Total returns in property are forecast to rise by 3.8% in 2021, led by industrial and grocery retailing, according to a new report from Colliers International.
Colliers estimates that total returns will comprise 4.6% income return and -0.8% capital growth.
Total returns are then expected to grow by 6.3% in 2022 and 5.5% in 2023 as the market recovers from the coronavirus pandemic’s disruption.
Over the next five years, Colliers predicts that industrial and supermarkets will be the best-performing sectors.
All-property equivalent yields are expected to stay relatively stable this year, with outward movement across the retail and leisure sectors offset by mild compression in industrial and offices.
Colliers said yields will then shift out, in line with trends linked to the Bank of England base rate and 10-year government bond yields.
Oliver Kolodseike, deputy UK chief economist at Colliers, said: “There are a range of forecasts out there for the UK economy, some more pessimistic than others, but at Colliers we fall on the slightly more optimistic side. The second quarter of the year should bring with it renewed GDP growth.
“We estimate there is a glut of personal savings totalling £100bn as people save on commutes, dining out, holidays and so on. How far this is unleashed in the second half of the year will dictate our recovery, but we imagine it will be a significant amount.”
Colliers said most of the rental declines in the office sector will occur during the first half of this year, with H2 boosted by the vaccine roll-out and the expected return to the office.
However, it pointed out that “best in class” property is set to stay in short supply, allowing prime stock to resist downward rental pressure.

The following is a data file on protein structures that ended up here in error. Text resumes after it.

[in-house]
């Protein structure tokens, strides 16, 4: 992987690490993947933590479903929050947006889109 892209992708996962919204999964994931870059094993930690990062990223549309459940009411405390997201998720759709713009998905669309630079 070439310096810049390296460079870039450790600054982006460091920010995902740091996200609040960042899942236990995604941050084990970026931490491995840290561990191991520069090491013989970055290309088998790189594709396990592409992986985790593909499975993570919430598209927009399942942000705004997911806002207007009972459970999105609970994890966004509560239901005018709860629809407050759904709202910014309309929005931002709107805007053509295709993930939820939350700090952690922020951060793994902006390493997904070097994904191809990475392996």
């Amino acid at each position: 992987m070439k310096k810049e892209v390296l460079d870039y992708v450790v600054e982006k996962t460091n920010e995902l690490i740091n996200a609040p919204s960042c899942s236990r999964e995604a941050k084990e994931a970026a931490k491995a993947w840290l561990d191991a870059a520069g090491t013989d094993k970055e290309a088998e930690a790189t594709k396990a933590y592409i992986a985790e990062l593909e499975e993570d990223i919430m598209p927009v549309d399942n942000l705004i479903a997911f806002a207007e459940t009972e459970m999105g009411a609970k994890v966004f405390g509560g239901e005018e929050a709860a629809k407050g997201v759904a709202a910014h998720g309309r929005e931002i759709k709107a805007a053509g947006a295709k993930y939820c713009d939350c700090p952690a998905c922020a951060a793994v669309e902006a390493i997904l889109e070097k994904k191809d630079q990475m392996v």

The South East and regional office markets are expected to post higher returns than London in 2021, with 3.5% growth expected in the South East and 3.7% in the rest of the UK outside London. Total returns in central London are predicted to rise by 1.4%.
Total returns across offices are on track for 2.3% growth this year, consisting of 3.9% income return and capital growth of -1.6%.
Colliers said it expects industrial yields to harden slightly in 2021 before stabilising next year, with a “very mild” outward shift afterwards.
Rental growth is expected to remain relatively strong, with 2.6% annual rental growth predicted for this year. Both London and the South East are expected to outperform, with 3% and 2.9% rental growth forecast respectively.
Total returns in industrial are predicted to grow by 7.5% this year, slowing to 6.3% in 2022 and 5.3% in 2023.
Len Rosso, head of industrial and logistics at Colliers, said: “Appetite for prime industrial assets, both multi-let and single-let distribution warehouses, remains strong.
“We are expecting new overseas entrants to chase industrial assets this year, while established UK investors will be keen to further increase their portfolio weighting towards industrial, as the sector continues to offer the most security, rental growth and returns.”
Total returns across retail are expected to edge up by 1.4% this year, after a 12.4% dive in 2020.
This uplift is expected to be driven by income growth, with capital growth set to remain in negative territory over the next few years.
Retail warehouses and supermarkets will boost the sector’s performance in 2021, with all other sub-sectors set to post negative total returns growth.